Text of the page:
Kwok Keung had the look of someone who had finally accepted some long-expected bad news. Guo-19B, conference-goers agreed, was due to enter a rapid phase of civilisational expansion in the next few millennia. "The pattern of settlements, the distribution of resources on the planet, the lack of any obvious killer asteroids, it's the perfect combination for growth," he said. "I'd love to meet them and talk to them, but it’s not a trip that any humans are capable of taking."

Three weeks later, Kwok Keung was back at the Cassini Array to advise on the newly announced Armstrong Expedition. Nanoscale fabricators were swarming over an improbably small and complex ‘lighthugger', constructed along the same lines as the Zheng He and the Ericson, two starships sent out last year. An antimatter fuel source had already been delivered from the inner system, along with a new posthuman-designed saddlepoint propulsion unit. Soon, a thick layer of ice would be sprayed on to protect its precious AI cargo from the rigours of relativistic impacts.

It would be another three months before the lighthugger would set off, but it was already attracting a crowd of curious onlookers, both digital and physical. One group was pressing for their religious texts to be inscribed on the ice covering; a delegation from Brooklyn were hard at work composing a special symphony to be played on the ship's arrival. Yes, there was something different about this expedition, a genuine first contact, another step towards something greater. Except for this step, humanity wouldn't be present.

"My grandpa was a civil servant back in the 1990s. He was into his science, and when I was a kid, he'd tell me about about this idea of a ‘great filter’," said Kwok Keung, inspecting telemetry data from the lighthugger. "How odd it was, that we could find no signs of intelligent life in the universe, that something must be stopping it from spreading. It was a real mystery."

Kwok Keung straightened up, satisfied. "But here and now, it’s plain that anyone smart enough to spread replicators across the galaxy and keep them there for a million or billion years — or even just to broadcast a signal for that long — well, they'd understand the total futility of the effort. Life’s too short to waste time on that kind of nonsense, and all the AIs I know would get bored too quickly. But they seem interested enough in this expedition, which is good news for everyone."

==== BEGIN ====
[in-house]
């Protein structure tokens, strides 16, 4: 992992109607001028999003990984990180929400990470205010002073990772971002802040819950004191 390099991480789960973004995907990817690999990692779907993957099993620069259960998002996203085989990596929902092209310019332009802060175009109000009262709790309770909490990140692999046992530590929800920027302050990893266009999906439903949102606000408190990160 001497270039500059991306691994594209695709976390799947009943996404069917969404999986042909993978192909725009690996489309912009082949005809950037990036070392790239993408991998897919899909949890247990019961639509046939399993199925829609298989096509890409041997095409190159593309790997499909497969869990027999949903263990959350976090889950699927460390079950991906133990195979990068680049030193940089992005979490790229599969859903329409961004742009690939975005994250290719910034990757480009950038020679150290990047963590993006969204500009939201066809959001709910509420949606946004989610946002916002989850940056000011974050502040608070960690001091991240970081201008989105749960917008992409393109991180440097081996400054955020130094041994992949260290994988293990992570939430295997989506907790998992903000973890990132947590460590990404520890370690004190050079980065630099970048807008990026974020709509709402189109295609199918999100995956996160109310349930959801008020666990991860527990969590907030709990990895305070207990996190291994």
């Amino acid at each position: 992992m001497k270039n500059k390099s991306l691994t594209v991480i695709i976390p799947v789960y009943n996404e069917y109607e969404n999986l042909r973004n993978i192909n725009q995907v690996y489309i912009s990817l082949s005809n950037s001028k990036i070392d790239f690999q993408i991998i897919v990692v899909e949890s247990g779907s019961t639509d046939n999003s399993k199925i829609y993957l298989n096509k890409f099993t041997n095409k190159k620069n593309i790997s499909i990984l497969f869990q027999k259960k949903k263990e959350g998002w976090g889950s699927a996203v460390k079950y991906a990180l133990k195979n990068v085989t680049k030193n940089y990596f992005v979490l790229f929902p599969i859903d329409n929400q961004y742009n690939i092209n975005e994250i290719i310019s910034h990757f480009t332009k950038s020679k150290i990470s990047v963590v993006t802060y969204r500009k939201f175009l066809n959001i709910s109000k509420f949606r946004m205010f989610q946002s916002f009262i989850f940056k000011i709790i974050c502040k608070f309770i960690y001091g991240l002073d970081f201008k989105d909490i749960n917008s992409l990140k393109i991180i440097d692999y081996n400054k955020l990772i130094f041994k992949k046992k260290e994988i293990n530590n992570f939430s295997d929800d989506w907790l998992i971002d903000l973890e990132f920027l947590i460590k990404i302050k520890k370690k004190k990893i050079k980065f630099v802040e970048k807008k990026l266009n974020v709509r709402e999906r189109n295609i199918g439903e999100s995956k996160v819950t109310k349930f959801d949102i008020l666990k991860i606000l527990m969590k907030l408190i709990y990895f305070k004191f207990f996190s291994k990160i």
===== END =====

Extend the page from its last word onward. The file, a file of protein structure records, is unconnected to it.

On Earth, on Mars, on Titan, on Europa, on 10,000 biomes across the system, humans continued talking, living, creating, loving, crying. Some of them knew about the Armstrong Expedition, and perhaps a few felt a twinge of envy or loss that it would go to a place they never could. But even though we cannot, our children can. Perhaps that’s something we can be proud of.


One of the many songs sent along with the ship:

You see their light far from our eyes
A distant ship to send for us
We can't endure, we place out trust

Who can say what will be next?
Our spirits tried, put to the test and
From their hearts they say they love us
But from out worlds you'll see no other
But in out worlds we'll see no other

When it's one more step we just can't take
She sees our eyes and shakes her head
Our journey end before it starts

Who can say what will be next?
Unknowable obscurity and
From their hearts they say they love us
But from our worlds you'll see no other
But in out worlds we'll see no other